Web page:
“The home ranges of the three animals are comparable to those in highly-productive protected areas with a very good prey density,” said Athreya. “This indicated that food sources associated with humans [domestic animals] supported these leopards.”

The scientists believe from the evidence that leopards in human areas are not always stray or victims of conflict like previously thought bat rather resident animals, potentially requiring policy makers to rethink India’s leopard-management strategies. Moreover, two of the females even gave birth to cubs during the course of the study, confirming their residence.

Despite living in close proximity to humans and even being dependent on their resources, none of the leopards were involved in human deaths during capture or following release.

Save leopards in Azerbaijan


This video says about itself:

Panthera‘s mission is to ensure the future of wild cats through scientific leadership and global conservation action. We have brought together the world’s leading wild cat experts to direct and implement effective conservation strategies for the world’s largest and most endangered cats: tigers, lions, jaguars and snow leopards. Our approach to wild cat conservation is rooted in science and based upon decades of first hand field experience. We seek a future in which the world’s 37 wild cat species have the necessary and ongoing protection from human and environmental threats to persist and thrive in the wild. Our vision sees endangered wild cat populations rebounded, critical habitats and core populations connected by genetic and biological corridors, and a global commitment to protect these iconic species through near and distant futures.

Learn more about specific Panthera programs designed to protect the world’s endangered wild cats @ http://bit.ly/q3oFsu.

From Wildlife Extra:

Action on Azerbaijan’s few remaining Caucasian leopards

The future of the Caucasian (or Persian) leopard took a step forward last week with the establishment of a conservation agreement between Panthera, the world’s leading wild cat conservation organisation, and the International Dialogue for Environmental Action (IDEA) of Azerbaijan.

Panthera joined international wild cat scientists, environmental NGOs, and stakeholders at IDEA’s Caucasus Cat Summit in Baku recently to help plan the long-term preservation of the Caucasian leopard and Azerbaijan’s other unique wildlife.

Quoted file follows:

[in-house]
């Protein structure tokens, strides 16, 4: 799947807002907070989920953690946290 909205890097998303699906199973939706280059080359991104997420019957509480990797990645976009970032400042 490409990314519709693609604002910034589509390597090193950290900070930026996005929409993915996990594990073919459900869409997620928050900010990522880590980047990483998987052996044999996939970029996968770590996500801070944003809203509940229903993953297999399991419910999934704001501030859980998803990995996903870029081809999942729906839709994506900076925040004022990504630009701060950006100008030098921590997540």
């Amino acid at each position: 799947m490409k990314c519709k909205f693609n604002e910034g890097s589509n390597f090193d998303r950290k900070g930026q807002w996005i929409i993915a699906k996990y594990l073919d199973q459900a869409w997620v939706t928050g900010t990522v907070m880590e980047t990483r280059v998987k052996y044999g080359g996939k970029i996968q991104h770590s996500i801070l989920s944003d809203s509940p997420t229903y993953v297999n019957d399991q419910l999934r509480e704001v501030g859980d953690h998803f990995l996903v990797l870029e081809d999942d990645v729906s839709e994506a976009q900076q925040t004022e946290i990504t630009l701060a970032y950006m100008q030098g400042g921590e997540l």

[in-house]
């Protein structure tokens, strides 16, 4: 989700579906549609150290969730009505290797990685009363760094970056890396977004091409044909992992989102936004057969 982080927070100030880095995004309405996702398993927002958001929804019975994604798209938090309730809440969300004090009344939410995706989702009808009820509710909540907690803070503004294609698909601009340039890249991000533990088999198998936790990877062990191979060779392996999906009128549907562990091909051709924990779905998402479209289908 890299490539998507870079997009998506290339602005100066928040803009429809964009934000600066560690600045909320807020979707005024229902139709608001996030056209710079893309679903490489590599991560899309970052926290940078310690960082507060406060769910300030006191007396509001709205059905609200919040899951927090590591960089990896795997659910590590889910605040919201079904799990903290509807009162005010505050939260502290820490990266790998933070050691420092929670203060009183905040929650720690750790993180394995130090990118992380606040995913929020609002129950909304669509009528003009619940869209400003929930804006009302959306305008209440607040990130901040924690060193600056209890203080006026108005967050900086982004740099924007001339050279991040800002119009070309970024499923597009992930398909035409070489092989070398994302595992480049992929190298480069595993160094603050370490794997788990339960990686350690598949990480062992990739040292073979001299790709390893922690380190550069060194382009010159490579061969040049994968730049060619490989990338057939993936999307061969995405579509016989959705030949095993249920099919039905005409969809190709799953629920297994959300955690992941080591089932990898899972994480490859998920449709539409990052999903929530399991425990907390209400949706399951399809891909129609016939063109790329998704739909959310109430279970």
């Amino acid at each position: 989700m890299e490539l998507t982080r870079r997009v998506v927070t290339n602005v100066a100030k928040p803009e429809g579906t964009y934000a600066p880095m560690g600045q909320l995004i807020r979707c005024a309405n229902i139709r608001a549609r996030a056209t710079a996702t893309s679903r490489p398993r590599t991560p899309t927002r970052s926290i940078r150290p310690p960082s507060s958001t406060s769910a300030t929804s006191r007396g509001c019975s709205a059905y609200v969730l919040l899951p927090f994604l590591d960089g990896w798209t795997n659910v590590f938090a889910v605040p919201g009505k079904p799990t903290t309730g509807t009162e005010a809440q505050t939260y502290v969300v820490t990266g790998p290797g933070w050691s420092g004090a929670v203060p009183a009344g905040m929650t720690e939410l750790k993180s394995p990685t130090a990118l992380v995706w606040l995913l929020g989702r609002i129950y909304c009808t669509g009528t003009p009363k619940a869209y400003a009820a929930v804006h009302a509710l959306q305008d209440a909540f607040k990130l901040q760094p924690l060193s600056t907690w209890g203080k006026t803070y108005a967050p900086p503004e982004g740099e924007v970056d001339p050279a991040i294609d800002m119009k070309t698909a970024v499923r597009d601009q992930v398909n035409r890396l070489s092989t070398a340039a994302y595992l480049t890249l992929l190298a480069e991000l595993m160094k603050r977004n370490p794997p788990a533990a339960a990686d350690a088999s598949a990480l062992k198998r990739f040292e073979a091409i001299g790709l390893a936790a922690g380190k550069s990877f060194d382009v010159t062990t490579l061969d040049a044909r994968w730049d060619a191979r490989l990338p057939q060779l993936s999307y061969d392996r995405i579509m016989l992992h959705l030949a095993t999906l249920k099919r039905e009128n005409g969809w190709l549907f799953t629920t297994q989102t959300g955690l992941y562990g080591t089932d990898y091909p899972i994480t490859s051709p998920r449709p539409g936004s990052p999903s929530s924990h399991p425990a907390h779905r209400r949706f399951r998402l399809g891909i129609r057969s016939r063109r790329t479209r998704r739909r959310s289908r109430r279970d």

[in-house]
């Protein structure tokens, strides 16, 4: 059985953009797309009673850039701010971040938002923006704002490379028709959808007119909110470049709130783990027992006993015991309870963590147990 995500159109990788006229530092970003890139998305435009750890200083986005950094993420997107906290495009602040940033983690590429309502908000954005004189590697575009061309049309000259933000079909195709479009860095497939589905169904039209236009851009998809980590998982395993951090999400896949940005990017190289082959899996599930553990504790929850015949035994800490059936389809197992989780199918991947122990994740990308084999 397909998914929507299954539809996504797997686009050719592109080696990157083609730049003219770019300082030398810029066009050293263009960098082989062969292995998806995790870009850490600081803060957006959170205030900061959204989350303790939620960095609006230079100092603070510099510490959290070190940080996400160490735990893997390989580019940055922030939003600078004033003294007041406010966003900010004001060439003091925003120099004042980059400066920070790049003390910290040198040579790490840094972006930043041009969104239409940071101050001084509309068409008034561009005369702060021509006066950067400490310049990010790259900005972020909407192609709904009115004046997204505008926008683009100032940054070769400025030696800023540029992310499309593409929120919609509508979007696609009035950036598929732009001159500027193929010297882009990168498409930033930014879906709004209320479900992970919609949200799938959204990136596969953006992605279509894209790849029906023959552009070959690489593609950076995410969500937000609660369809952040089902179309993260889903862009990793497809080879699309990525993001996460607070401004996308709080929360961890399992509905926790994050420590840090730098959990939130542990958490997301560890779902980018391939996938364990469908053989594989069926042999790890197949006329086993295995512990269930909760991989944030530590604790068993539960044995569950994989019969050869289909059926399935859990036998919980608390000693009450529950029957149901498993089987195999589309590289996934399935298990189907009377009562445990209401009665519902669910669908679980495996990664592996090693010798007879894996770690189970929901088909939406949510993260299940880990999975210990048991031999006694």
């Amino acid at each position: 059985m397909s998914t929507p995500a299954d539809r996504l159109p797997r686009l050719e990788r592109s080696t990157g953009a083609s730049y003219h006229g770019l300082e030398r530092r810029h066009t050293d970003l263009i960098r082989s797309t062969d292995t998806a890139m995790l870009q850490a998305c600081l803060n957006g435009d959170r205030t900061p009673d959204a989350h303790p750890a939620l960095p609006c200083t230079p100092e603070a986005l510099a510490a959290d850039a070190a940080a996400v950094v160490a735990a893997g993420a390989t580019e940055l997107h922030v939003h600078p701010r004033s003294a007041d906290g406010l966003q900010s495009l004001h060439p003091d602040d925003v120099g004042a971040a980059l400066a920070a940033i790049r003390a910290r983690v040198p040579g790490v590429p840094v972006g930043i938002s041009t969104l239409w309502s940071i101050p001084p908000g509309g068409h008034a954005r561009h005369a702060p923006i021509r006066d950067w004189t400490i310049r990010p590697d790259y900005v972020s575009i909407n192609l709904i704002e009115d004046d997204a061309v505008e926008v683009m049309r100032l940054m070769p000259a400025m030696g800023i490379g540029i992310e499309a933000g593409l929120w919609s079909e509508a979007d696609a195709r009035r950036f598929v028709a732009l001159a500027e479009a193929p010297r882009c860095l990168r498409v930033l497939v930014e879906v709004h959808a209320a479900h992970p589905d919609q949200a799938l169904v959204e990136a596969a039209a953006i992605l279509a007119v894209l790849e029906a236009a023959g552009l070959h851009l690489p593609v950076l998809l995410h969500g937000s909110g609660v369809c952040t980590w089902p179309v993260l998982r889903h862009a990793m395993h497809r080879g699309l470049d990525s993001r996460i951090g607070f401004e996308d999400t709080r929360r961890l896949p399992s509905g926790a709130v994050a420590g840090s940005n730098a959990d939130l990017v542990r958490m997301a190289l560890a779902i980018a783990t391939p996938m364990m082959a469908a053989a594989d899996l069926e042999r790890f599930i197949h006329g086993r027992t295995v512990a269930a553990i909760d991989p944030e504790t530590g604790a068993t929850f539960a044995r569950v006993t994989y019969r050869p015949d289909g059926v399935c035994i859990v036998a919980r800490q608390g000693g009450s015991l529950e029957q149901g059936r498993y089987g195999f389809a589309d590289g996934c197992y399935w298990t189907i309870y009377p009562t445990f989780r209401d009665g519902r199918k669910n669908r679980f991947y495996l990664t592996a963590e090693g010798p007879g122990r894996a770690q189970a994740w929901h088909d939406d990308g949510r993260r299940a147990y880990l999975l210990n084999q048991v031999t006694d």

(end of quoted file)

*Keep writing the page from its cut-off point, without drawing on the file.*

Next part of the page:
Through this agreement, Panthera and IDEA have committed to assess the state and range of Azerbaijan’s leopards and, most importantly, work to develop conservation plans for the critically endangered population and train Azerbaijan’s scientists in research and conservation methodologies focused on saving the Caucasian leopard.

IDEA aims to foster conservation action among the country’s citizens, with a particular focus on the youth and next generation of Azerbaijan’s conservationists.

“We welcome Azerbaijan’s initiative in seeking to protect and expand its leopard population,” said Dr Thomas Kaplan, Panthera’s Chairman. “Having just launched the conservation world’s first global programme for leopard conservation, Project Pardus, we look forward to working with IDEA to make our shared ambition of saving this iconic species become a reality.”

Scientists estimate that a small but vital population of 12 or fewer Caucasian leopards remains in Azerbaijan. As the first, urgent step under this new international collaboration, 20 PantheraCams – remote-triggered cameras developed by Panthera – will be deployed to delineate where leopards still occur in Azerbaijan and estimate their remaining numbers.

Sitting at the crossroads of Western Asia and Eastern Europe, Azerbaijan is one of just a handful of countries that still supports a population of the Caucasian leopard and is therefore critical to the long-term survival of this wild cat. In conserving the Caucasian leopard, Azerbaijan is not only helping to preserve the species and the country’s diverse ecosystems, but is also conserving the ancient and historic cultural heritage of its country and people.